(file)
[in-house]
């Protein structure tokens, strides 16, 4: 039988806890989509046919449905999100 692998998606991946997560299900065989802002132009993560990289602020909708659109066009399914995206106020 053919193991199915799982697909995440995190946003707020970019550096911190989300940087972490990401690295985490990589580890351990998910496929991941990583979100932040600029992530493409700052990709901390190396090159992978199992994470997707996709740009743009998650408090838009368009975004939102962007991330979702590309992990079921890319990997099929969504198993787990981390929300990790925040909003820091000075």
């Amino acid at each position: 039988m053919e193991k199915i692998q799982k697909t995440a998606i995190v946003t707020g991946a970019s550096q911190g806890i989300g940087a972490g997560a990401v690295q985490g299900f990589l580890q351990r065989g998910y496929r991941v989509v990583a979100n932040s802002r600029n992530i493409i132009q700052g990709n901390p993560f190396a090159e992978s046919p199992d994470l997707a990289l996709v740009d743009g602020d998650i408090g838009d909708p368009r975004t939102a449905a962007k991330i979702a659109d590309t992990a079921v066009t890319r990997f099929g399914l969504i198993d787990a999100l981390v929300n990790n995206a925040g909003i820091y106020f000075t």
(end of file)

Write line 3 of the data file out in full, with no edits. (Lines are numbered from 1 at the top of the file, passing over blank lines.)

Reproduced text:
């Amino acid at each position: 039988m053919e193991k199915i692998q799982k697909t995440a998606i995190v946003t707020g991946a970019s550096q911190g806890i989300g940087a972490g997560a990401v690295q985490g299900f990589l580890q351990r065989g998910y496929r991941v989509v990583a979100n932040s802002r600029n992530i493409i132009q700052g990709n901390p993560f190396a090159e992978s046919p199992d994470l997707a990289l996709v740009d743009g602020d998650i408090g838009d909708p368009r975004t939102a449905a962007k991330i979702a659109d590309t992990a079921v066009t890319r990997f099929g399914l969504i198993d787990a999100l981390v929300n990790n995206a925040g909003i820091y106020f000075t």